Central New Mexico  is the region containing Albuquerque and vicinity. (Unusually for a United States city of significant size, Albuquerque has almost no true "suburbs" that have grown along with and after, rather than independent of, the city; about the only one of consequence is Rio Rancho.) Several Native American pueblos also call this region home, some of them of interest to the traveler. Attractions in Albuquerque are covered in the city's article; this article deals with attractions of the extended region.
Scenery at Kasha-Katuwe Tent Rocks National Monument
- Albuquerque, the largest city in the state and its only major air hub
- Belen, the freight rail hub of the state, a small city 30 miles south of Albuquerque
- Bernalillo, a little town at the northern end of the Albuquerque metro area, about 15 miles north of Albuquerque
- Los Lunas, a nice little town about 20 miles south of Albuquerque
- Moriarty, a town 30 miles east of Albuquerque on I-40, on the other side of the Sandia Mountains
- Santa Fe, the state capital, is generally considered part of the North Central region.
- Socorro, a town 70 miles south of Albuquerque on I-25
- Kasha-Katuwe Tent Rocks National Monument, north of Bernalillo
- Petroglyph National Monument, west of Albuquerque
- Salinas Pueblo Missions National Monument, multiple sites near Mountainair
- Sandia Mountains including Cibola National Forest and Sandia Mountain Wilderness
A New Mexican who hears "central New Mexico" automatically thinks "Albuquerque," but there is more to the region than just its largest city. Broadly, central New Mexico is bounded on the:
- North, by Santa Fe and environs, although Santa Fe itself is usually considered part of the North Central region. Cochiti Lake and Cochiti Pueblo seem like a useful dividing line;
- East, by the Sandia and Manzano Mountains and their foothills, although a few towns east of the range (Moriarty, Mountainair, perhaps Estancia) are usually considered part of this region;
- South (and rather indistinctly), by Socorro and US highways 60 and 380;
- West (again amorphously), by the sparsely inhabited Plains of San Agustin and El Malpais.
English, but if you happen to be a speaker of Tewa or Keresan, you'll have opportunities to practice at the American Indian pueblos of the region. (Of course, if you're a speaker of those languages, chances are you're a member of one of the pueblos already!) There are many native speakers of Spanish, although the fraction is lower than in some other parts of the state. With several universities in the region with international faculties and student bodies, speakers of other major languages can be found to help the traveler who is not fluent in English or Spanish.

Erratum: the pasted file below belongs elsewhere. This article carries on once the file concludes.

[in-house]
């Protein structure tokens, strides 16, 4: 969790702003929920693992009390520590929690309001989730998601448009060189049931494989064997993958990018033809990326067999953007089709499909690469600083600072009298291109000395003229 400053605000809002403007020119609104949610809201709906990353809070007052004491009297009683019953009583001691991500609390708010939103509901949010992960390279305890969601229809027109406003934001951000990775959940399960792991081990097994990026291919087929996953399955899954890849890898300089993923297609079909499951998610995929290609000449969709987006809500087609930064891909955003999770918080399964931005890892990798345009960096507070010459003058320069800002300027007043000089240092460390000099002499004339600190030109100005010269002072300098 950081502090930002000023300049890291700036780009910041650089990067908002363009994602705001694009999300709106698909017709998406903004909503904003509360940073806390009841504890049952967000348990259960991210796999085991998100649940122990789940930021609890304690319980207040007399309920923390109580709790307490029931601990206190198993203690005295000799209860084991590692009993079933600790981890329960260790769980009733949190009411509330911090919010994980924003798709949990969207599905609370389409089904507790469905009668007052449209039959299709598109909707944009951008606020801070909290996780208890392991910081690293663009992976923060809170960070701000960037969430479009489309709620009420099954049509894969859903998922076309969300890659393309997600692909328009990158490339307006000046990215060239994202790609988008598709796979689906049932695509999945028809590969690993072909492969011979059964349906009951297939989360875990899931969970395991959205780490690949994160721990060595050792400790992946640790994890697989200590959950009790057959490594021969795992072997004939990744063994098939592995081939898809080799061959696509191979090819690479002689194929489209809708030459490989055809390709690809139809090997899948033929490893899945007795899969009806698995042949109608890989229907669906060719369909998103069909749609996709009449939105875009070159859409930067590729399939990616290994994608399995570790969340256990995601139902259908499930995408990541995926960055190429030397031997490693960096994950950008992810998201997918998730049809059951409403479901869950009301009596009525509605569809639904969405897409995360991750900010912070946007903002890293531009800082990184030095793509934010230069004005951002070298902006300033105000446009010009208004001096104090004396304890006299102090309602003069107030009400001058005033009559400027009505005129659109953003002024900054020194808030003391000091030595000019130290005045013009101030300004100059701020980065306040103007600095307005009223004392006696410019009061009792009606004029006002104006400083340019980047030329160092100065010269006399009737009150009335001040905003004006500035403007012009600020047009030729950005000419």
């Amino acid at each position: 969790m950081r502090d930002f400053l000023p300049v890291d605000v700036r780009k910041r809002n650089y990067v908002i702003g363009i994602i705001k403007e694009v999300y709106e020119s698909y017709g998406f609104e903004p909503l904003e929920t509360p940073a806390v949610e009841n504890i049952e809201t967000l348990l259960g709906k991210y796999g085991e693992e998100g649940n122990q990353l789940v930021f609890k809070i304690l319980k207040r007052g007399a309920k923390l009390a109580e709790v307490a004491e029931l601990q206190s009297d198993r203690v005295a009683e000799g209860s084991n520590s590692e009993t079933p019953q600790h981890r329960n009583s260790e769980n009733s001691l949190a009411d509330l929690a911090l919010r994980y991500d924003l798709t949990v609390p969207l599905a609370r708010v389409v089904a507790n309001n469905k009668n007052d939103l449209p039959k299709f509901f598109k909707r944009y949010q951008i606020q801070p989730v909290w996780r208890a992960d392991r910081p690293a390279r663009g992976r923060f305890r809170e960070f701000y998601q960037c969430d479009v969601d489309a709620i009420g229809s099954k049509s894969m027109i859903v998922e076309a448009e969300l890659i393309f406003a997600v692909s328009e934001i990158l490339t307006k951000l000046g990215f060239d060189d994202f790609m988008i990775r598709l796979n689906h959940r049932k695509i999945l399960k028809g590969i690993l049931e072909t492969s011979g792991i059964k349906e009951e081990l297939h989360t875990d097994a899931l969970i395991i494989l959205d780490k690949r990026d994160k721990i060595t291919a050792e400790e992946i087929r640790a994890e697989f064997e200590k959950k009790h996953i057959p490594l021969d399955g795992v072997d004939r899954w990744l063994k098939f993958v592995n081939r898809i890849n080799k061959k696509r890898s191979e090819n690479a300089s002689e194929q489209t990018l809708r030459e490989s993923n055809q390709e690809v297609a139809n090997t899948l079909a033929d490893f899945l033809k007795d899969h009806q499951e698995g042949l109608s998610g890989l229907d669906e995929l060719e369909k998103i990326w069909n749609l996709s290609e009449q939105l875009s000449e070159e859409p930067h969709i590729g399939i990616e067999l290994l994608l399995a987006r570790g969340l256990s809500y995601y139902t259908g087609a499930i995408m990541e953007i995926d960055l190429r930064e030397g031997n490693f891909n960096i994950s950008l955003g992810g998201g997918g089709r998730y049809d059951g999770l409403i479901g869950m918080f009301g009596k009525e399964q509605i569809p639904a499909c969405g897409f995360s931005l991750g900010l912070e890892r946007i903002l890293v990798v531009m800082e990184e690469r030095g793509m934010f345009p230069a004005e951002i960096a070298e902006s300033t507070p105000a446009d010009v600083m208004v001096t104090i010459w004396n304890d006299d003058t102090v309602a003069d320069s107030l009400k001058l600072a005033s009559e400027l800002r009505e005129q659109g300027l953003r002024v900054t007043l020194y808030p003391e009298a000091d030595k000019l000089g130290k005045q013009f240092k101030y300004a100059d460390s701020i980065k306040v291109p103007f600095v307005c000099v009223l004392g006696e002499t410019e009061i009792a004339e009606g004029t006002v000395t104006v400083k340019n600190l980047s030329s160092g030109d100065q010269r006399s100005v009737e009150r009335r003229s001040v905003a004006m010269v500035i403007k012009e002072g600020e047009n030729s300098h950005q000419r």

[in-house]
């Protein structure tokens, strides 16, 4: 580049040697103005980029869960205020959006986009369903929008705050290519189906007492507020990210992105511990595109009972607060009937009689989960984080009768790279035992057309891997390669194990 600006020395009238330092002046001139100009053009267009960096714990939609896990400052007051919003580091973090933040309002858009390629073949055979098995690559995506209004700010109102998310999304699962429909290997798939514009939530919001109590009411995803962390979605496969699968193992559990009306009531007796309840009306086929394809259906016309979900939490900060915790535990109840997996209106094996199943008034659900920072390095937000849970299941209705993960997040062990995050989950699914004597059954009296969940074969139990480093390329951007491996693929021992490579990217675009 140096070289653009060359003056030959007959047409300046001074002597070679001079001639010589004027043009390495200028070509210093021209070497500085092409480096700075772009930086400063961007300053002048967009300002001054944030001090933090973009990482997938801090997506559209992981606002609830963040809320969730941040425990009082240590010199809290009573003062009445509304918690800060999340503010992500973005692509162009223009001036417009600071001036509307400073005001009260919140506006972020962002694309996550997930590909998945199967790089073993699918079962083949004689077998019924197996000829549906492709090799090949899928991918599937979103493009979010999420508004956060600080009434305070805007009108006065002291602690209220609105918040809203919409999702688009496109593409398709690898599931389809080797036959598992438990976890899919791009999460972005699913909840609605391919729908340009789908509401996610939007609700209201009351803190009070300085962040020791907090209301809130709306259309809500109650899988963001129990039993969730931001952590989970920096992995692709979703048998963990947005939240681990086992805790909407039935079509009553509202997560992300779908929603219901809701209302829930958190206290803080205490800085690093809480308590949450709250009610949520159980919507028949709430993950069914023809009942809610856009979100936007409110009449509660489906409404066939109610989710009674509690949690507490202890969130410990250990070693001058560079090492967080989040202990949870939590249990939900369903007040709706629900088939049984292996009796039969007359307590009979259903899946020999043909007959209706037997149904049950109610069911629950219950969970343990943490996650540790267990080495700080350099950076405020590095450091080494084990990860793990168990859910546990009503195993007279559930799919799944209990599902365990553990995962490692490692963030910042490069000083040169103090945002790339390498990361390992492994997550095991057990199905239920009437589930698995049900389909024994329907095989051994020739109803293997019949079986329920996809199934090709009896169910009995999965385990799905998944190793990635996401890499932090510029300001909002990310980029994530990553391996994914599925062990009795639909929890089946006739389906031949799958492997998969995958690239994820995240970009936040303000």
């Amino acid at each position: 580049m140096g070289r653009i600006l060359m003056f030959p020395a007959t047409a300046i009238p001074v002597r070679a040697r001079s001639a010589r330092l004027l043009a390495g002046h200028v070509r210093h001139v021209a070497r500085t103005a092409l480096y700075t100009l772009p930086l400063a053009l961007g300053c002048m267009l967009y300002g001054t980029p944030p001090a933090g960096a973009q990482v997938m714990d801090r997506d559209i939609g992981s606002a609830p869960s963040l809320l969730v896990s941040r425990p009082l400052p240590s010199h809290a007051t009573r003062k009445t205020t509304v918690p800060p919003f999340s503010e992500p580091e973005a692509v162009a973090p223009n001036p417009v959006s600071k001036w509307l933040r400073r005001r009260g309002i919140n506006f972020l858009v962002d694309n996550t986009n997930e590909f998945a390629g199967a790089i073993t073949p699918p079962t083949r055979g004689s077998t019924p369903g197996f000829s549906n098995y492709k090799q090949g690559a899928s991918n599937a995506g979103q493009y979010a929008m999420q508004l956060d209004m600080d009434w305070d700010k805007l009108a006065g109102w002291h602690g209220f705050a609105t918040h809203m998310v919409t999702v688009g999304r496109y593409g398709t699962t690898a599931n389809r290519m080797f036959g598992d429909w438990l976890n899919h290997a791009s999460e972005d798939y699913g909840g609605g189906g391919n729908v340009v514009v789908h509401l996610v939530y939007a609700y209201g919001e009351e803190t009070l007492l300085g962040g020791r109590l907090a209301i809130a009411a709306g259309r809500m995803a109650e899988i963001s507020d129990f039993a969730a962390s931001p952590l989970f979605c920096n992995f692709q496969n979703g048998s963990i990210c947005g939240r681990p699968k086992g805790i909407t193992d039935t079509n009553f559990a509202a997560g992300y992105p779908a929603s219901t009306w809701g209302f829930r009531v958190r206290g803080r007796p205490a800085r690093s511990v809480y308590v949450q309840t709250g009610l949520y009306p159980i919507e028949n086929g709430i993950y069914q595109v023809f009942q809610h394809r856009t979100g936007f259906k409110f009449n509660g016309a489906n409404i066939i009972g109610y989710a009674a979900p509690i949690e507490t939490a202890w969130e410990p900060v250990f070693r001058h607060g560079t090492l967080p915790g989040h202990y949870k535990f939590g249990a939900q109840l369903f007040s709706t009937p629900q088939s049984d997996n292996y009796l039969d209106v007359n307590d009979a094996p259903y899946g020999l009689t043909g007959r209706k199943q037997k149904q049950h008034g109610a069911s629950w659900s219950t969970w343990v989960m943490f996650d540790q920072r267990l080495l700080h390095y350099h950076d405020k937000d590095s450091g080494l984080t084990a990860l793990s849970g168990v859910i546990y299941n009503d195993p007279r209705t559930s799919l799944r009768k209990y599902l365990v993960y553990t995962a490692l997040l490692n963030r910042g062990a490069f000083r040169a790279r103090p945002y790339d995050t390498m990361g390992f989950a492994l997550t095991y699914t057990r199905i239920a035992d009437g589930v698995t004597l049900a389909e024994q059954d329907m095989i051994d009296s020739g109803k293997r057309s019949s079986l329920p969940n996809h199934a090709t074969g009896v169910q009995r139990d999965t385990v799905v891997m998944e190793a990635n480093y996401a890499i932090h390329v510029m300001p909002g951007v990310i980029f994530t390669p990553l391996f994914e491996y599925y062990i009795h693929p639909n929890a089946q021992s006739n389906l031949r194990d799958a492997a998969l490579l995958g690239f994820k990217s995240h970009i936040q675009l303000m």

As in the north central region, it's recommended that, if you see a place name apparently of Spanish origin, you try to pronounce it as Spanish. "Anglicized" pronunciation of Spanish words (and, particularly, surnames) may be normal in some parts of the United States, but it's not here. It runs a real risk of antagonizing the person you're talking to, who may speak Spanish at home as his/her ancestors have for 400 years, and may consider failure to make an attempt at Spanish pronunciation discourteous. Pronunciation tips in the WikiTravel Spanish phrasebook are useful here; the most common things to watch for are words with "ñ" (e.g. the popular Garduño's restaurant chain), double "l" (e.g. the very common Gallegos surname), and double "r" (e.g. Rio Arriba County, which incidentally is a particularly good place in which to have your Spanish pronunciations in shape).
Albuquerque has a major airport (three-letter code ABQ) serviced by most United States carriers. It is a primary hub for Southwest Airlines. The city is built at the intersection of Interstate highways 25 and 40, the latter generally following the route of historic Route 66. Most of the smaller towns of the region are either along one of the Interstates or on one of the lesser highways reached from them.